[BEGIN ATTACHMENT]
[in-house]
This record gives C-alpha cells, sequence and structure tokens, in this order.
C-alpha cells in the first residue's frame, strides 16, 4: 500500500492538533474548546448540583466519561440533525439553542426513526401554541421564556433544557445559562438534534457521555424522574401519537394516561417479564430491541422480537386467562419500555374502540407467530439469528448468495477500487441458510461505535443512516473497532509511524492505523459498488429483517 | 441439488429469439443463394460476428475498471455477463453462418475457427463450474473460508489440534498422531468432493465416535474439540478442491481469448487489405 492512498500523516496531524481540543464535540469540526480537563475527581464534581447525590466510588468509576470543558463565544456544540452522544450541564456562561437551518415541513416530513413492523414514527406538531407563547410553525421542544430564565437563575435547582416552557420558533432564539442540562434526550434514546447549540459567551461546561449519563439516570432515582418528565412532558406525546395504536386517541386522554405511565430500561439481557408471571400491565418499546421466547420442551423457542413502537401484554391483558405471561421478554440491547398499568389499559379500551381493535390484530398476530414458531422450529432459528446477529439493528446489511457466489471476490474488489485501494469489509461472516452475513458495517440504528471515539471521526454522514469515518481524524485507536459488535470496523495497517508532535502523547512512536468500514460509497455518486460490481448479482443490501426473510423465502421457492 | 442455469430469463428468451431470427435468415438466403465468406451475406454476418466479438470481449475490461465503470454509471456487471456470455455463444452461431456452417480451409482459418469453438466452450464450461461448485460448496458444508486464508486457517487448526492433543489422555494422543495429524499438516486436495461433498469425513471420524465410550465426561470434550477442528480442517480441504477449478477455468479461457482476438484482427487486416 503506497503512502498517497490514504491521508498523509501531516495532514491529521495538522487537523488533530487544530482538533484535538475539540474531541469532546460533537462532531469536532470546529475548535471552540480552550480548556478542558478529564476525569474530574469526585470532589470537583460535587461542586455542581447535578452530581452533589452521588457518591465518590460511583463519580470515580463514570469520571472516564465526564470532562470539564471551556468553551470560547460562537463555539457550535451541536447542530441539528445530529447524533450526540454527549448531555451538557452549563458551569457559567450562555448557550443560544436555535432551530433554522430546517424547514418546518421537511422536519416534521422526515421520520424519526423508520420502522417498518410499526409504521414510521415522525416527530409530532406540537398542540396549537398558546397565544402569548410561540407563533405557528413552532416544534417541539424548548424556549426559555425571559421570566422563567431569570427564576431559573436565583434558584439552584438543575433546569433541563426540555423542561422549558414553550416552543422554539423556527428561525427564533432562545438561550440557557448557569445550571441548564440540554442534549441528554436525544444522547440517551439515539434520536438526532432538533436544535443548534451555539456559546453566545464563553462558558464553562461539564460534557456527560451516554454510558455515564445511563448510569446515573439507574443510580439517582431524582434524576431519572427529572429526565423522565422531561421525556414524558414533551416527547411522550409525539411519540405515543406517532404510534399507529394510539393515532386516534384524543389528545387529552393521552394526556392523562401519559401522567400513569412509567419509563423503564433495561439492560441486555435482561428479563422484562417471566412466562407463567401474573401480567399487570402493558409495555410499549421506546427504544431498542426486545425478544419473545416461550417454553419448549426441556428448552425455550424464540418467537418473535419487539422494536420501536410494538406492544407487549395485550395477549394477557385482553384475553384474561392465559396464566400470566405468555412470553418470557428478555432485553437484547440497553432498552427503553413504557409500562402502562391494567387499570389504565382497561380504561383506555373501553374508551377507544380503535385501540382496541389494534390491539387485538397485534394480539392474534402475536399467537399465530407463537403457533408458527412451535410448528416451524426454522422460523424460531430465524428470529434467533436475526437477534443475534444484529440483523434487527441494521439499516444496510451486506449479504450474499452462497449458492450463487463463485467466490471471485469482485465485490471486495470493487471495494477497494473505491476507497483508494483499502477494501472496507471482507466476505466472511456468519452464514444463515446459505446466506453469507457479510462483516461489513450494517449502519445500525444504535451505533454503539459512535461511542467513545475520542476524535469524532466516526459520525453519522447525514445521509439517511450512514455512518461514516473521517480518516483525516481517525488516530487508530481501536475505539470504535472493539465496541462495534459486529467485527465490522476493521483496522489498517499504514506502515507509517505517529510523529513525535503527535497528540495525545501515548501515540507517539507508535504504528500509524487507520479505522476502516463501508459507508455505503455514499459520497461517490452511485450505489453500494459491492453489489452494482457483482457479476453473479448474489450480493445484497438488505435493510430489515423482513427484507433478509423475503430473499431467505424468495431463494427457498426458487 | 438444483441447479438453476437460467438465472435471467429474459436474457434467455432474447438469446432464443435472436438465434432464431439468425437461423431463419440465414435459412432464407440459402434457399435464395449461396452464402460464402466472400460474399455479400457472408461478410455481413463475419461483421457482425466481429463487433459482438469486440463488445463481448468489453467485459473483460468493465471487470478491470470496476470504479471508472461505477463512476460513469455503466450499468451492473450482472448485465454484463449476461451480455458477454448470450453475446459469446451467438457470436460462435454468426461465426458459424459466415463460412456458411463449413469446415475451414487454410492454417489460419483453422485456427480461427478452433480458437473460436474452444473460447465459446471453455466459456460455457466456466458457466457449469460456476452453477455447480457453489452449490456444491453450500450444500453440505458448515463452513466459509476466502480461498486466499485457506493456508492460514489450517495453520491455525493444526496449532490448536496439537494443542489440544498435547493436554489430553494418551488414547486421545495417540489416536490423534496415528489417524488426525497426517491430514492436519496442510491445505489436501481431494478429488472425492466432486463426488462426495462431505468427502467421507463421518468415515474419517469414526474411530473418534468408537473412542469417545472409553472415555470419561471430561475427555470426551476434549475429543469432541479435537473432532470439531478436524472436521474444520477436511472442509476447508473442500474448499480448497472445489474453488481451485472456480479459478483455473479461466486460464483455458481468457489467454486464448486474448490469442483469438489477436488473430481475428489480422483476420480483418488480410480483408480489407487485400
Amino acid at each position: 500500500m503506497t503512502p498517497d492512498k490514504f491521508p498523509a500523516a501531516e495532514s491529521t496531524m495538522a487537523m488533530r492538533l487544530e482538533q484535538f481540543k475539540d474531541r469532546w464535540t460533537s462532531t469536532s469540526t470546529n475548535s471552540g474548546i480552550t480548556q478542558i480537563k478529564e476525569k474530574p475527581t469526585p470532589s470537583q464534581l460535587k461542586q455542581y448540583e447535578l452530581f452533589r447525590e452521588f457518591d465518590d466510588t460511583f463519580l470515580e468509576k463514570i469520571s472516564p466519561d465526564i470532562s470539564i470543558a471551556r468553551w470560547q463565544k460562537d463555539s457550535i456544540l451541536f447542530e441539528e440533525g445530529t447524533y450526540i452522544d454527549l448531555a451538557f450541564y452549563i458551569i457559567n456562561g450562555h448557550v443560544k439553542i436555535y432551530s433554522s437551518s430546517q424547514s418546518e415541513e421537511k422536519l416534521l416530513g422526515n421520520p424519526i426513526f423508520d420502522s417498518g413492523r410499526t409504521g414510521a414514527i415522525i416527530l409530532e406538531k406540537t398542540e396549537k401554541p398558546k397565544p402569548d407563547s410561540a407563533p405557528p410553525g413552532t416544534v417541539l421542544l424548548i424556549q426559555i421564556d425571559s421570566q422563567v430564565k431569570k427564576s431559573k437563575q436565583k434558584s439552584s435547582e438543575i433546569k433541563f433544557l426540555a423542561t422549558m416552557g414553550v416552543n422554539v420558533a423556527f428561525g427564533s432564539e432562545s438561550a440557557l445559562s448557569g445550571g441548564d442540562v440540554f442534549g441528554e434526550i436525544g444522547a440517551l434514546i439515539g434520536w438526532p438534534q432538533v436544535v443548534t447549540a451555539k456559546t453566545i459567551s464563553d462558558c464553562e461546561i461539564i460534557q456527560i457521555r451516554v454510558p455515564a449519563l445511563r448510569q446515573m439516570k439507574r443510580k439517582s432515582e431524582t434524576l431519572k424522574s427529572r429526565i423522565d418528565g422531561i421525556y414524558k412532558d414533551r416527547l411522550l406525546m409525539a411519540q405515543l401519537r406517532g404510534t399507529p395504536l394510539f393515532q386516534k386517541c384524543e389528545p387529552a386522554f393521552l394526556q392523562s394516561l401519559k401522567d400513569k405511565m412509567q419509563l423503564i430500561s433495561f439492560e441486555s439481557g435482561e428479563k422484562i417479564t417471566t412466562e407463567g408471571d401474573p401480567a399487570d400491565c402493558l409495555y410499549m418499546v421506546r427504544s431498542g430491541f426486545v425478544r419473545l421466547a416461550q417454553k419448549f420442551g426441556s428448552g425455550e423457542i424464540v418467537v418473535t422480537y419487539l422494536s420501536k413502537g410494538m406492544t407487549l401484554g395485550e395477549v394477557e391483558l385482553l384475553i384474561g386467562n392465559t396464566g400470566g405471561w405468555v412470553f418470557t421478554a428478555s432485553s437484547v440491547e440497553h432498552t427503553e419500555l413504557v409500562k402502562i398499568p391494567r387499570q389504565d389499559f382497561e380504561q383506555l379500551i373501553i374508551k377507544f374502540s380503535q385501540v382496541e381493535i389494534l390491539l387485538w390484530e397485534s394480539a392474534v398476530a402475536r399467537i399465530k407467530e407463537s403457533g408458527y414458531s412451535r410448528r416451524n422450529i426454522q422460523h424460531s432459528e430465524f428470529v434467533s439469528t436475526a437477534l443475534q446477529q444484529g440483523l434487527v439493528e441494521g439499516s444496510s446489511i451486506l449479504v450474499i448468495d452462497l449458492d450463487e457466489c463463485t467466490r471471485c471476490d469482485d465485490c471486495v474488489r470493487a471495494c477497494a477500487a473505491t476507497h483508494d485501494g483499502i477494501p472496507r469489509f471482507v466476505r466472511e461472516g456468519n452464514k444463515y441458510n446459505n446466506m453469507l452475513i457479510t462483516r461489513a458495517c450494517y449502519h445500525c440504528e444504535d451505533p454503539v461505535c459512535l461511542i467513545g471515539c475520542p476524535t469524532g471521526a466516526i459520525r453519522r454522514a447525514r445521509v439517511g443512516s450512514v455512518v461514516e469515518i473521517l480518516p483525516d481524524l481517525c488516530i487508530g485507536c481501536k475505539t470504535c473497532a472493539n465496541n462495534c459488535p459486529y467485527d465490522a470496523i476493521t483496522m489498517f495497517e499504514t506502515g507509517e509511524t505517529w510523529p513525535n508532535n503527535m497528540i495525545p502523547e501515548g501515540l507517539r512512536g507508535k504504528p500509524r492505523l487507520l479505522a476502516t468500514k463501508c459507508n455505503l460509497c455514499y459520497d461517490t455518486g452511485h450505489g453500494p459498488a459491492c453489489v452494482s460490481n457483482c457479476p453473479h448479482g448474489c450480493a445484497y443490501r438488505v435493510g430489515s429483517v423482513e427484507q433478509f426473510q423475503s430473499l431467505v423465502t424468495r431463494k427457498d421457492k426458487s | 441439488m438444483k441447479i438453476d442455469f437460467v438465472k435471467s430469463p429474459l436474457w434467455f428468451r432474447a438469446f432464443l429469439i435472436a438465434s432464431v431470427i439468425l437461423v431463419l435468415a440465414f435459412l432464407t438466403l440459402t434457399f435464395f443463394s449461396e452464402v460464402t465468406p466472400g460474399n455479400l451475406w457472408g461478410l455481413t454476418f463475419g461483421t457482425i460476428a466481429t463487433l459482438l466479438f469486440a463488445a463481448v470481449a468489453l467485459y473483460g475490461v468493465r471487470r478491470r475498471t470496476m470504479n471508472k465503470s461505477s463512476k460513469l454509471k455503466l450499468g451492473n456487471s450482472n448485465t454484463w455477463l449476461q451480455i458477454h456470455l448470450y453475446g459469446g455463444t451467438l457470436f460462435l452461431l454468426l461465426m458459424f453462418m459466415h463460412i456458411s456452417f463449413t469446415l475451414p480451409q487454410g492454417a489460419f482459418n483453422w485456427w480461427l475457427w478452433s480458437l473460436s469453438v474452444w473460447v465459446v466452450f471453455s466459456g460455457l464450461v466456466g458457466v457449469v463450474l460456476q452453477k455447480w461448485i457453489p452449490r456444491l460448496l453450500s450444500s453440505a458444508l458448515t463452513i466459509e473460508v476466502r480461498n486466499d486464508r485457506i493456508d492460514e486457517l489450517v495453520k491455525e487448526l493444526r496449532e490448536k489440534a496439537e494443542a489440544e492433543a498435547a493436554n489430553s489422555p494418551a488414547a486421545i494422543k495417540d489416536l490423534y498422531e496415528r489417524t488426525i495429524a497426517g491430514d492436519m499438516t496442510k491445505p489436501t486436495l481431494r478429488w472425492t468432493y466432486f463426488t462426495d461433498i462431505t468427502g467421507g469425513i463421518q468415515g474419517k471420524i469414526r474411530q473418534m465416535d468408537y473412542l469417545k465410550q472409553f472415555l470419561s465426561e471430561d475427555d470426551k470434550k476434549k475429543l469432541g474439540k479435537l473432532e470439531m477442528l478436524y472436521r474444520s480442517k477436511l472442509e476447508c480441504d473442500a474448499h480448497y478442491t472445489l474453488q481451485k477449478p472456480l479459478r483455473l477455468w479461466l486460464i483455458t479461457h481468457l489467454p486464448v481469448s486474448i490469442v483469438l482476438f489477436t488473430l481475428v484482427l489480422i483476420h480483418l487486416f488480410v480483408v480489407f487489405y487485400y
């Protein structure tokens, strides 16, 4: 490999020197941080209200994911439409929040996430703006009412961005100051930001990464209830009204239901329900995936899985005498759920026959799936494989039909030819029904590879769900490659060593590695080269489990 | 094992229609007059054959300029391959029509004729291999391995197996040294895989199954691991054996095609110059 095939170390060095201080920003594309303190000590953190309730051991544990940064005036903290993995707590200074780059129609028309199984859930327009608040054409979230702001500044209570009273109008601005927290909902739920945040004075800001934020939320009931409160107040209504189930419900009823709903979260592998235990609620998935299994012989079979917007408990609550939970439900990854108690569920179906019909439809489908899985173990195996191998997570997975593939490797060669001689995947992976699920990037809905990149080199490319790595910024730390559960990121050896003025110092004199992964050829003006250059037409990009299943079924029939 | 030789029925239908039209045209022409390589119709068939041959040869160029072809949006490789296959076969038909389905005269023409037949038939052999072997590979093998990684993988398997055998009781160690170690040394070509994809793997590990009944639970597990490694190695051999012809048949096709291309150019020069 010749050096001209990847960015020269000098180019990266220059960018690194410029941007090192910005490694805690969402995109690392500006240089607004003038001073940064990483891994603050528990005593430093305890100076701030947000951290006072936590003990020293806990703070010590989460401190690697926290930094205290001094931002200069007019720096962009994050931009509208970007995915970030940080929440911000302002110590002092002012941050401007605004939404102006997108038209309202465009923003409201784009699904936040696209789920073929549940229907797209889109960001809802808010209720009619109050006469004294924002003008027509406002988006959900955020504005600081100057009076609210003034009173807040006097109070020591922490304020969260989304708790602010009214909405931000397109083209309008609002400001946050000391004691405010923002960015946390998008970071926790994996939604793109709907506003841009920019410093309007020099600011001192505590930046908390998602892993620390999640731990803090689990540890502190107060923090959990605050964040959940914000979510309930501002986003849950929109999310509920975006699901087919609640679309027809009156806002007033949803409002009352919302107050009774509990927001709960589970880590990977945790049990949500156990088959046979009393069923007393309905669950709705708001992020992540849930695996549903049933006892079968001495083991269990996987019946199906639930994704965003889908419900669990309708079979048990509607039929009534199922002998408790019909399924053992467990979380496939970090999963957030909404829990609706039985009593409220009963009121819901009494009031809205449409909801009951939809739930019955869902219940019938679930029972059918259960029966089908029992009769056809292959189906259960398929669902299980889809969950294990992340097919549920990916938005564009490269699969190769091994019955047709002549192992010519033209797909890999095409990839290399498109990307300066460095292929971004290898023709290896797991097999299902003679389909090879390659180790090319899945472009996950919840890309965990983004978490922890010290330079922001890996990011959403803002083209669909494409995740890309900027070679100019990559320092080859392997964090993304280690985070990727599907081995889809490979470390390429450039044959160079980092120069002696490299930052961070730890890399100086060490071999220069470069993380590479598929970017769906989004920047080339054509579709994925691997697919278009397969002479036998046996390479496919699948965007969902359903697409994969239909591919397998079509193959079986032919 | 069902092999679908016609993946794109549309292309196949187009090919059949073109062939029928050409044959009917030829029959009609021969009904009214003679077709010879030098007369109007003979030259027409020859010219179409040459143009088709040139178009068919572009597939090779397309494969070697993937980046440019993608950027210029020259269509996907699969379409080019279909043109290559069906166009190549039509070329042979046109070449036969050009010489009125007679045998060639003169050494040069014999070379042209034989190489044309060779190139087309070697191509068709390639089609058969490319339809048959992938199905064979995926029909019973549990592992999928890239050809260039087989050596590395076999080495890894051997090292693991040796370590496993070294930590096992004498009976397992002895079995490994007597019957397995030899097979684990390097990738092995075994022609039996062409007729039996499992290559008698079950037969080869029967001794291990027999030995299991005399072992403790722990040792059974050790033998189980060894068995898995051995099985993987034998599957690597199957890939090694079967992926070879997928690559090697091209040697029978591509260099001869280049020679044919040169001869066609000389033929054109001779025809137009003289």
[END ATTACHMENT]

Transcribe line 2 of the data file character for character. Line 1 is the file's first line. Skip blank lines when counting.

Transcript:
This record gives C-alpha cells, sequence and structure tokens, in this order.